So I thought I would elaborate on some of the points brought up in the last post. I don’t know about other med schools, but at mine, certain classes during the first two years of med school were met with pathetic med student attendance. It only makes sense that the less “useful” or not so well-taught classes would meet this fate since the limited amount of time allotted to freely studying for the USMLE Step 1 just never quite seems like enough to the frazzled med student. But is this trend an acceptable one? It is certainly difficult to find the right balance between time spent in class and time left aside for studying/having a life (okay, I’m just delusional…what life?). Unfortunately, we can’t have it all. So we’re left with choosing to do what works best for us, which for some of us means not attending class. As I saw fewer and fewer of my classmates attending class, I began wondering if I was missing out on some secret strategy for success. So I decided to try it out for myself one quarter. And it was nice. Sleeping in and staying home in my PJs all day. Studying. Maybe I got it wrong. Maybe I was supposed to not go to class but keep the same schedule. But it didn’t work for me. Well, it did in that I still passed all my classes. But it didn’t in that I didn’t feel like I really learned anything that quarter. As much as I didn’t enjoy sitting half awake in class wondering why I was there because I was too sleepy to absorb anything anyway, I actually (without consciously realizing it) did absorb a whole lot of information by just simply going to class. When I didn’t go to class, I didn’t have that “head start” in my studying and spent twice as long studying. Which was not fun. So I learned my lesson and went back to attending class even though a good majority of my class was not.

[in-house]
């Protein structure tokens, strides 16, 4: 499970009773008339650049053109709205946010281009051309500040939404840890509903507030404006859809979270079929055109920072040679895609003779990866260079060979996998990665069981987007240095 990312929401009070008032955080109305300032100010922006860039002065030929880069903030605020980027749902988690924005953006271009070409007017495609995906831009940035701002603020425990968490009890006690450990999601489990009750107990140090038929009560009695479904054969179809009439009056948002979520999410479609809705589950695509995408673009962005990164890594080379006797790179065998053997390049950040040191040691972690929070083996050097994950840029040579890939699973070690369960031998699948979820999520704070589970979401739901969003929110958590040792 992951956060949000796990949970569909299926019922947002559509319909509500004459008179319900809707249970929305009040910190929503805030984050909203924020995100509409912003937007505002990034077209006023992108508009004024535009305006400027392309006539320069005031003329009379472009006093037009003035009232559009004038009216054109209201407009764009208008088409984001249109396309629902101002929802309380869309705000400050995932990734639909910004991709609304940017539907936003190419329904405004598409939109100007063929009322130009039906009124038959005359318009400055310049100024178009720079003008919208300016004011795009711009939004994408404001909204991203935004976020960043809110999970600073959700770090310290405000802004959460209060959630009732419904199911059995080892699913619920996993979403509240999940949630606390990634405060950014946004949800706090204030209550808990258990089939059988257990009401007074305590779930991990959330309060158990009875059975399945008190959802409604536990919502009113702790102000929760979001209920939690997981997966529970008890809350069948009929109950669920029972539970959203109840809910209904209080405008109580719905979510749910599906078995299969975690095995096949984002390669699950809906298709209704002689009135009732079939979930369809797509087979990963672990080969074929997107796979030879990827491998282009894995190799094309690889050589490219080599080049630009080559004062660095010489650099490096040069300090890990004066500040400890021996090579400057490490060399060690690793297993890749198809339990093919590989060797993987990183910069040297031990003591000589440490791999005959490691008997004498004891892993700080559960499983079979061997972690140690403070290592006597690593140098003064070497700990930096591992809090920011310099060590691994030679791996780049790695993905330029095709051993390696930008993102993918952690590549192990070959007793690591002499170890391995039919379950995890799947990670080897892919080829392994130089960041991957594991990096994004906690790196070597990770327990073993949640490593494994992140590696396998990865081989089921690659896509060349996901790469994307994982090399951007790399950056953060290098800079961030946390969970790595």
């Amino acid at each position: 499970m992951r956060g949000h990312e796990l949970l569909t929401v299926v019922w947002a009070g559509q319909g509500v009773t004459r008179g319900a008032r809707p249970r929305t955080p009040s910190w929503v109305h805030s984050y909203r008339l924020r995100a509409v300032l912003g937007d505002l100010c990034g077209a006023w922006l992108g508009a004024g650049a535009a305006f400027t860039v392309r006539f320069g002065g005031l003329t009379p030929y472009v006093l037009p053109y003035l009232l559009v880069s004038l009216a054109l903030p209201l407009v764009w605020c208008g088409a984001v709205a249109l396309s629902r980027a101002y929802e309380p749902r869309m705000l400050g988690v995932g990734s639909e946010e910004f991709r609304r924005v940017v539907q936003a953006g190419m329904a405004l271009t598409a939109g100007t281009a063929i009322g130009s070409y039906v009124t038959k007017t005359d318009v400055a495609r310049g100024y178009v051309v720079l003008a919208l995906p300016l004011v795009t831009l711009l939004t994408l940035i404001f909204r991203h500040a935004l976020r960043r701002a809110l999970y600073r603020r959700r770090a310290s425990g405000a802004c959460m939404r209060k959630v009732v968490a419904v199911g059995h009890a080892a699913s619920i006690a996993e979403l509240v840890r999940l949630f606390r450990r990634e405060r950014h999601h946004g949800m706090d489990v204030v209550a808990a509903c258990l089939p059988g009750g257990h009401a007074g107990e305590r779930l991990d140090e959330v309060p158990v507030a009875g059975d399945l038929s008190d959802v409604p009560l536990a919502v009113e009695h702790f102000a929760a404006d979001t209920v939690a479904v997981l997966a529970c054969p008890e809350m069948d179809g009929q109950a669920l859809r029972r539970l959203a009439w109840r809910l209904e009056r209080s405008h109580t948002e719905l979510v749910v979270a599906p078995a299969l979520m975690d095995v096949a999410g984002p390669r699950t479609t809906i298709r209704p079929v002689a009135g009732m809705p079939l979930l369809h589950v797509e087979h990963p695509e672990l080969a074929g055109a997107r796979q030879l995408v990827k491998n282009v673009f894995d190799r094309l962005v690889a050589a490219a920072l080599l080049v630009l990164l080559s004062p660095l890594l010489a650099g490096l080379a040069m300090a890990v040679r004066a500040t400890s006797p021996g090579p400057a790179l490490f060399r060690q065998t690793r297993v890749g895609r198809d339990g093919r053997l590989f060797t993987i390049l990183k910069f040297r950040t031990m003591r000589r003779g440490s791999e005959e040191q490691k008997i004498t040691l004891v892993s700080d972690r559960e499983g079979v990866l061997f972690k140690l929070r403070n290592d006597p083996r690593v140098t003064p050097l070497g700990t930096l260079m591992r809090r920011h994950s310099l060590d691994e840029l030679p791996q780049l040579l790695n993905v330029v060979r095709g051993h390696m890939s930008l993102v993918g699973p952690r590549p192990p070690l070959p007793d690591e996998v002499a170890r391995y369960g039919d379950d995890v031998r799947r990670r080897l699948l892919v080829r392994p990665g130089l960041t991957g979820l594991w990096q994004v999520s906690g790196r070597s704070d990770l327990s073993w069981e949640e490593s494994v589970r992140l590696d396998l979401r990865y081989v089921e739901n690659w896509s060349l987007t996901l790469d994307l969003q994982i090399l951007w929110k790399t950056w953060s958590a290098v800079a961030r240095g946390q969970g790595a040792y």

Of course, my experience with attending class only applies to me and my learning style. Everyone has their own learning style and what works for me doesn’t work for everyone. If my classmates learn more effectively by studying alone without attending class, then good for them, I’m glad they found a strategy that works for them. But what really irked me during my first two years of med school were the people who thought they were so far above the rest of us that they couldn’t even be bothered with showing up for our required classes. Honestly, if I had a choice, I wouldn’t have attended the majority of these sessions either, but I didn’t. Is it my fault that I follow the rules? What makes them think that they’re so important that they don’t have to sit through drivel while the rest of us do? Well, maybe the system is also partly to blame—if it weren’t so easy to get away with ditching required classes, it probably wouldn’t happen.

And just one more thought: what about the poor professors who spend a good amount of time that they could have spent doing something else preparing lectures for us? How do they feel when they walk into the lecture hall and see only 20% of the class in attendance? I know how it would make me feel and what I would do—I would make the test extra hard and focus on material only presented during lecture to reward those who did show up and/or I wouldn’t try so hard the following year if at all. And then there are the professors that try really hard to teach well but just can’t seem to satisfy anyone. Does trying not count for anything? Maybe these issues are just some of the drawbacks of being a professor. Because there really is no easy way to make everyone happy.

In the end, as super-stressed-out-spread-way-too-thin med students, we all choose to do what makes us happy (or whatever semblance of happiness we can experience as super-stressed-out-spread-way-too-thin med students). And that’s okay.

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